CHICAGO -- Jabari Parker threw down a baseline dunk. He dished out a few assists. He grabbed a few rebounds. He made a few steals and blocked a few shots.
On the court Wednesday, Parker was being Parker as he displayed his all-around game and showed why he’s been considered one of the premier high school players in the country for much of his career.
But when Parker and most people think back of his McDonald’s All American Game experience, what they’ll remember isn’t Parker’s West team winning 110-99 or anything he did during the actual game. It’ll be the memory of his introduction before the game at the United Center.
With the lights out and the spotlight on and after every other player already on the floor, Parker was announced as being from Simeon Career Academy and Chicago. The welcoming decibels were well beyond those of anyone before him.
It was the perfect reception for the hometown Duke commit Parker, a four-time state champion and two-time Mr. Basketball who is No. 2 in the ESPN 100 ranking index.
“It was like homecoming,” Parker explained after the game. “It’s just a homecoming day for me, see everybody out there. You know we can celebrate. I know I represent all the high school players, so that’s all I wanted to do. Be there and represent the city of Chicago on the way.”
Whitney Young High School junior center and fellow Chicagoan Jahlil Okafor, the nation’s No. 1 junior, was just as moved by the fans’ love for Parker.
“Seeing the crowd embrace him as they did, he deserves it more than anybody,” Okafor said. “Seeing everybody cheer that loud, I was really happy and just put like chills down my body. It’s something I can work hard for and maybe I can experience that next year.”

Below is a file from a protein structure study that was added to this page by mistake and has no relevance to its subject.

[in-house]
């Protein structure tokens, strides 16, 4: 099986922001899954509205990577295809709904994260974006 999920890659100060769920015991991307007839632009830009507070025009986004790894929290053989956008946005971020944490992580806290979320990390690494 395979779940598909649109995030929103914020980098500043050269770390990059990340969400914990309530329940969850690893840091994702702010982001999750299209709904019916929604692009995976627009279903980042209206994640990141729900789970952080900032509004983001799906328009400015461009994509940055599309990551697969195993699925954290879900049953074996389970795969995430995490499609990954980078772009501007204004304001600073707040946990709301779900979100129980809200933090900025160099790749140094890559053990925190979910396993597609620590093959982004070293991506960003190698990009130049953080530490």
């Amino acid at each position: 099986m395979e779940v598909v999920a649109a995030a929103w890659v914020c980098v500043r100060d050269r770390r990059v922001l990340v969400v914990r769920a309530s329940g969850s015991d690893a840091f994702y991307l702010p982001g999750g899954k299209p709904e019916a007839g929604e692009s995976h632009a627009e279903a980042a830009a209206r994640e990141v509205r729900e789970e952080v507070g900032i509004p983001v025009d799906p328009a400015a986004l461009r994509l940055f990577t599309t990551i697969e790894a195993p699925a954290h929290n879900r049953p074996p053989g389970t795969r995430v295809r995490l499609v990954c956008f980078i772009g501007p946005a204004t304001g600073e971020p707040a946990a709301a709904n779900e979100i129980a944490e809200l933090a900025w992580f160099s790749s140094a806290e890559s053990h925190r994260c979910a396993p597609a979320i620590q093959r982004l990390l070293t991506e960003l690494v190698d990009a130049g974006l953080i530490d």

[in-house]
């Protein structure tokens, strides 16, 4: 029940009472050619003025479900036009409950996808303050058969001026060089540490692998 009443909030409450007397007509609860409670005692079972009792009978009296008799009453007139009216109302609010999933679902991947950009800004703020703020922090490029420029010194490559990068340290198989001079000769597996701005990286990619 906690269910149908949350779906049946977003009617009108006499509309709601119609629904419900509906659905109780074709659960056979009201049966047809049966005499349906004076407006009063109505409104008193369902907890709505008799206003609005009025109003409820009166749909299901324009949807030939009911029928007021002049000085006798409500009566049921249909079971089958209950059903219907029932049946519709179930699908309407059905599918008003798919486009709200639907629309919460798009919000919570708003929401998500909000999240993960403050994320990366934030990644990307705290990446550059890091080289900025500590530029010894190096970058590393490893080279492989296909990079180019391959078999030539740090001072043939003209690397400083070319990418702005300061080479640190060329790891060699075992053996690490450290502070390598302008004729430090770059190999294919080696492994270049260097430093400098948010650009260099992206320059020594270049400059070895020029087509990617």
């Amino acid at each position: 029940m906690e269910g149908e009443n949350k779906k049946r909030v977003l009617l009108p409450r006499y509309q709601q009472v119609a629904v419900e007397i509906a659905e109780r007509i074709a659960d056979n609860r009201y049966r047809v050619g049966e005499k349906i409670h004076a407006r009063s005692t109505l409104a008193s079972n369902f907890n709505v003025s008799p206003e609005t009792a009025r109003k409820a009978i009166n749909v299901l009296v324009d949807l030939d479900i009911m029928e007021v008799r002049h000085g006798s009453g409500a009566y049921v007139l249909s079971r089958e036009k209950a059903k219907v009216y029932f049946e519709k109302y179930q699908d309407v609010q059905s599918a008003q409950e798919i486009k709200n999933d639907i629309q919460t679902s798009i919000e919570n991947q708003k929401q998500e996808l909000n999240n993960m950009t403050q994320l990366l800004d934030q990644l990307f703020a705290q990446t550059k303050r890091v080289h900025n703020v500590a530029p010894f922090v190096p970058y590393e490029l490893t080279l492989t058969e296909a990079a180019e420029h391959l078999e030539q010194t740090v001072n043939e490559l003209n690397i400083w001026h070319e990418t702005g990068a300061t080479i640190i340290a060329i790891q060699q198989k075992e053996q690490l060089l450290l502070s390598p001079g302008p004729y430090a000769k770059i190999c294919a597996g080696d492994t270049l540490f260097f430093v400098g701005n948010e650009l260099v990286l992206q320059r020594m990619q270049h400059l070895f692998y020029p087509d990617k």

It was nearly the same feeling for Ronnie Fields, a former McDonald’s All American from Chicago, who was attending his first McDonald’s game in nearly 20 years.
“I was so happy,” said Fields, who was a McDonald’s All American in 1996. “I was waiting for him to come out.”
“To see the city continue to breed these guys out, it just made me proud,” he said. “You go down the list. We got Jabari. We got Derrick Rose. We got Okafor coming. That goes back to Isiah Thomas. The list goes on and on.”
Parker was thought to be playing his final game in Chicago for the foreseeable future, but he hinted at another game, possibly meaning a Duke game in Chicago next season. Duke coach Mike Krzyzewski did bring Jon Scheyer back to play before his hometown Chicago crowd, and that also could be the case for Parker, who is expected to spend just one season in college before bolting for the NBA.
Whether or not Parker will be back in Chicago next year, he left a bit of everything on the floor Wednesday. He had 10 points, eight rebounds, three assists, two steals, two blocks; didn’t allow anything easy to No. 1-ranked Andrew Wiggins (uncommitted; from Canada by way Huntington Prep in West Virginia); and came out on the victorious side, just as he did throughout his career.
All in all, Parker realized his hometown experience was unique at this game.
“I know I’ve been spoiled a little bit more being in Chicago and playing at the United Center,” Parker said. “This was a great experience.”